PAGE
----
The gods of the Greeks and Romans (Galatians 4)

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The “religious marketplace” was extremely crowded during the Hellenistic era. The Olympian deities (and their Roman equivalents) still held a place in popular religion: mighty Zeus and his consort Hera, warlike Ares, erotic Aphrodite, prophetic Apollo, the virgin warrior Athena, Artemis the huntress, Hermes the messenger of the gods, Hephaestus the smith, Poseidon of the sea, Demeter of the field and Hestia of the hearth. Pluto, the grim god of the underworld, was not always listed among the “Twelve” but retained a significant place in religious thinking. While these deities were certainly reverenced, they were seldom seen as admirable characters. To the contrary, myths described them as violent and lustful, as well as capricious and conniving in their dealings with humans ans with one another (as is seen in Homer’s Iliad and Odyssey and in Ovid’s Metamorphoses).

It is not surprising, then, that these deities and their stories were later sanitized by the philosophers. In some systems, for example, Zeus was equated with the organizing principle of the univers (examples are Cleanthes’ Hymn to Zeus and Aratus’ Phaenomena). This transformation of the idea of Zeus was so thorough that Jews and Christians could sometimes make use of material related to Zeus in their apologetic teaching in the Hellenistic world (as in Paul’s reference to a poem by the stoic Aratus in Acts 17).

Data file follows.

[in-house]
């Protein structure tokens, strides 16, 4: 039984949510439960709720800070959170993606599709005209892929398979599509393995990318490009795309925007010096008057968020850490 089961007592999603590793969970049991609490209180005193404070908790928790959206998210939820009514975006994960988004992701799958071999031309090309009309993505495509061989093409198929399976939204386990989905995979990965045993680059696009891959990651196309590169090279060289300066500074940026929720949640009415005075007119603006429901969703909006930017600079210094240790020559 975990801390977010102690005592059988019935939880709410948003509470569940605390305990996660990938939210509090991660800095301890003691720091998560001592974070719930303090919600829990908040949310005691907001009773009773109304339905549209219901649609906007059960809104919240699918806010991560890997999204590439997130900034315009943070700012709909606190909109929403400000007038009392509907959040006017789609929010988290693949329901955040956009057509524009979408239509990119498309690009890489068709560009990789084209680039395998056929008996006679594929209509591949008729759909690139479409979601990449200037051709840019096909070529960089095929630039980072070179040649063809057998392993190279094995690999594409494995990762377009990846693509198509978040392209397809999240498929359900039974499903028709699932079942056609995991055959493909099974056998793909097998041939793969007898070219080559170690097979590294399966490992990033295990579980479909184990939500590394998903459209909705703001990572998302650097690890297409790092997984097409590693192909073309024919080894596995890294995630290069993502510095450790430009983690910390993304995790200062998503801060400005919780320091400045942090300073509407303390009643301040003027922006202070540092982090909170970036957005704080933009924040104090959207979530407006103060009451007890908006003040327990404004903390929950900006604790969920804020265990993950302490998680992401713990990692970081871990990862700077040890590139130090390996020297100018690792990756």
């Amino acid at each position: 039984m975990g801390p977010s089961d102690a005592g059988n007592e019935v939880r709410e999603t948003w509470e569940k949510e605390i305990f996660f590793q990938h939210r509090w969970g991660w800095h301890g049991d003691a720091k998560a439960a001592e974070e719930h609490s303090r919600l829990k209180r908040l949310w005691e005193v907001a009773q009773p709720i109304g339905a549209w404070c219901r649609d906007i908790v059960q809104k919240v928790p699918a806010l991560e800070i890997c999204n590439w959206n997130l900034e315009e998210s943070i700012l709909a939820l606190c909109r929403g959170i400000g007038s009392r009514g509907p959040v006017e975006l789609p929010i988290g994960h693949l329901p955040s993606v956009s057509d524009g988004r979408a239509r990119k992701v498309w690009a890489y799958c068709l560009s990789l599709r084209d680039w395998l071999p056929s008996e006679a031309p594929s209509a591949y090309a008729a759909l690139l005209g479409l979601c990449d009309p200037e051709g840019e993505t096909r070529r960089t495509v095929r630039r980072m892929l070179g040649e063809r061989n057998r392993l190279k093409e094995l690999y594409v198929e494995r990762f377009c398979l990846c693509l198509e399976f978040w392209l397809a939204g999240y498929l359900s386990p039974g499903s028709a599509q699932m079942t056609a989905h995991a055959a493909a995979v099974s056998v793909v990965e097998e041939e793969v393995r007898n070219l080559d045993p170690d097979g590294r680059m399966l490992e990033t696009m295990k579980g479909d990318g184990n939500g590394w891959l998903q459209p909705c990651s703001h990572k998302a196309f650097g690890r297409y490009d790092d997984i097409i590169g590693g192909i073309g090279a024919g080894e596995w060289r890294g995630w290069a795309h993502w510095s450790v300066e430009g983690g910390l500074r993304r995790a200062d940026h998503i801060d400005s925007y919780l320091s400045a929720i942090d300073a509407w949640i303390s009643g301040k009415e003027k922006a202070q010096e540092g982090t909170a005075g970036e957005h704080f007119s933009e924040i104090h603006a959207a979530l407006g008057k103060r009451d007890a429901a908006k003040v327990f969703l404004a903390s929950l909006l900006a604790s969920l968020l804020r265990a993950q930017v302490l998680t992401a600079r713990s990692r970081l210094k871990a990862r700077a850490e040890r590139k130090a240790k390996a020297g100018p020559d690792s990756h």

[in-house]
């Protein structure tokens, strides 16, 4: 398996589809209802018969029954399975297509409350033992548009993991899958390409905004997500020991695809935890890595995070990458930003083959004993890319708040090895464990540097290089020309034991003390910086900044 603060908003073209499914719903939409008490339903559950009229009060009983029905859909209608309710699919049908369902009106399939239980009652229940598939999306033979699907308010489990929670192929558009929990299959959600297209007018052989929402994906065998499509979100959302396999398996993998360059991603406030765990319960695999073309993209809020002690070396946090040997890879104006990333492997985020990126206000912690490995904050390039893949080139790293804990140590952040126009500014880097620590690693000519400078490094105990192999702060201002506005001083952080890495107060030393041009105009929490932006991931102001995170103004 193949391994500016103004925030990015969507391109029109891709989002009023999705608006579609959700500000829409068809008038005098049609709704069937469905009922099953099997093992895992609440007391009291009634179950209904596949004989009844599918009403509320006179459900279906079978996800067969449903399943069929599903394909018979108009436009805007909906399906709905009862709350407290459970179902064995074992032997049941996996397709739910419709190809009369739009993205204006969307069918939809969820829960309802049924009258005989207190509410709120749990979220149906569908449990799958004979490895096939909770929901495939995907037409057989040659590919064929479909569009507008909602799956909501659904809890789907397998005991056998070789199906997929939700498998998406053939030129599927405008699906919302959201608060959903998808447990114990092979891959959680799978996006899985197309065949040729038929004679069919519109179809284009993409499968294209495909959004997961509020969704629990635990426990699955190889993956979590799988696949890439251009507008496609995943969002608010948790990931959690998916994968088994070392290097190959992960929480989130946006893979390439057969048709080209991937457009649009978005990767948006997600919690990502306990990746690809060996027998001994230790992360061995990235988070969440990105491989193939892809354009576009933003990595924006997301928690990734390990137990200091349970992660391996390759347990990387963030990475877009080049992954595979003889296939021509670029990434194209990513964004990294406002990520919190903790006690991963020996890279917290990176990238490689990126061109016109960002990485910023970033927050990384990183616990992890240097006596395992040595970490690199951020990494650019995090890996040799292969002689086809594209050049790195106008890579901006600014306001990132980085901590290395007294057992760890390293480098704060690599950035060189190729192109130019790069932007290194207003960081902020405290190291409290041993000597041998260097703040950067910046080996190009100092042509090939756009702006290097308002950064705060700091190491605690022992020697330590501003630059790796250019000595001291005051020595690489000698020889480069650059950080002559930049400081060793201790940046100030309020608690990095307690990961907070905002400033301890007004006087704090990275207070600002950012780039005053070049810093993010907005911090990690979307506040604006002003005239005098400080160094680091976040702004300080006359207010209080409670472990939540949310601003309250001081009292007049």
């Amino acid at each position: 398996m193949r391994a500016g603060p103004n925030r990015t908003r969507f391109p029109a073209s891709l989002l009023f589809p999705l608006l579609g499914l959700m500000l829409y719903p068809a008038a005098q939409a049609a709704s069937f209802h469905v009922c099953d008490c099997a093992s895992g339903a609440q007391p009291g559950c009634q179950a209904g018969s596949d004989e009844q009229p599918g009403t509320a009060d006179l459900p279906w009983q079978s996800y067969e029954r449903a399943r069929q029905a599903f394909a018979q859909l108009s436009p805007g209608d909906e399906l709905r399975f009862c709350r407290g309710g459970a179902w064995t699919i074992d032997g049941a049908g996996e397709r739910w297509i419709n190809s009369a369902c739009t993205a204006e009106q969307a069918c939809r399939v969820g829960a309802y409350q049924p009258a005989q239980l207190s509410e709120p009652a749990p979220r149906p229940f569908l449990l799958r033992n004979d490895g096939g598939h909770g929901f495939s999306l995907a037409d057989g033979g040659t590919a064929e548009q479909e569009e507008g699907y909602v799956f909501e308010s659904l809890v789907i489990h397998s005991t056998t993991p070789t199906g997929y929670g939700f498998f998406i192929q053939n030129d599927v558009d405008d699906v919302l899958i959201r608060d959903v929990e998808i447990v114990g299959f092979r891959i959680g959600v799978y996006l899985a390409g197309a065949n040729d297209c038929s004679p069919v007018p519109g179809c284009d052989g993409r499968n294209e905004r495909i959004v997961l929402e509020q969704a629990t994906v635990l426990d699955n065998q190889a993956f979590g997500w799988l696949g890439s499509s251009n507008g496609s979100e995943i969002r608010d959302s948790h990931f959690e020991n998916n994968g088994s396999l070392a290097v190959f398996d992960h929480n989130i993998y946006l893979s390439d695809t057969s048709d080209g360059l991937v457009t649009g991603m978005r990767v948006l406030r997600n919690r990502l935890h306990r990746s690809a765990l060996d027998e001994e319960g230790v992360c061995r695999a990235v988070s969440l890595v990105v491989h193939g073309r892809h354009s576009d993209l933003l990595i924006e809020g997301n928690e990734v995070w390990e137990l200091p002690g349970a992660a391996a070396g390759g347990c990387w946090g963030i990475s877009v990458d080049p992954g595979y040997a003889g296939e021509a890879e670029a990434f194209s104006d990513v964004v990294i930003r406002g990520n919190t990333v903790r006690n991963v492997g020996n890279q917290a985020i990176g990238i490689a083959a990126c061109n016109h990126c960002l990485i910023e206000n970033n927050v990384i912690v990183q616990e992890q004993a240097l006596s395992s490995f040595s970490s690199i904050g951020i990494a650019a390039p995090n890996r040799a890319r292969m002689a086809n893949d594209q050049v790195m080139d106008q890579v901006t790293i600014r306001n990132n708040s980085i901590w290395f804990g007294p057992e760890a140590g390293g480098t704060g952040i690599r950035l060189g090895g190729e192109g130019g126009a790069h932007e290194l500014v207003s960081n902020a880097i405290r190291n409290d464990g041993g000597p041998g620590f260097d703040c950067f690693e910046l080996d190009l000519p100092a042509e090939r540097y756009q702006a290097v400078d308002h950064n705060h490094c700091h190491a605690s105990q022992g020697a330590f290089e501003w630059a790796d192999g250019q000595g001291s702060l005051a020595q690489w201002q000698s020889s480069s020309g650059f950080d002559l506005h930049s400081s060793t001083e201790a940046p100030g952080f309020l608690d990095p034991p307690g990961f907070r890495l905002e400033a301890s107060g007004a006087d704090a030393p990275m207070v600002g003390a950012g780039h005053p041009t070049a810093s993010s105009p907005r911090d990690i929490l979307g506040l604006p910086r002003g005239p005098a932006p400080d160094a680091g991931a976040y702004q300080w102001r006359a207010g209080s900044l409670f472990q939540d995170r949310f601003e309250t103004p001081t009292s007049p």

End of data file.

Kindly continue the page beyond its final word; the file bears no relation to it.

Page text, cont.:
Foreign cults also proliferated in Greece and Rome during the Hellenistic age. The worship of the god Sarapis was particularly popular, even though it appears that he was invented as late as the third century B.C., drawing together characteristics from various Greek and Egyptian deities. Widespread stories of his offering help to his followers (deliverance from shipwreck, healing etc.) compensated for his lack of a long history. Isis and Osiris, other Egyptian deities, were also popular objects of worship.

In addition to these major deities, there remained a host of local spirits and gods that attracted veneration throughout the empire. Household gods, preserving hearth and home, were especially popular among the Romans. Naiads were described as water-nymphs associated with fountains, just as Dryads were associated with trees and Nereids with the sea. Various spirits connected with the earth were thought to bring fertility to crops, as well as to be associated with death and the underworld. The terrifying goddess Hekate was particularly prominent and was frequently invoked in magic spells. Finally, heroes from the past, most notably Hercules, were thought to aid people in distress and sometimes to serve as spiritual mentors.


 

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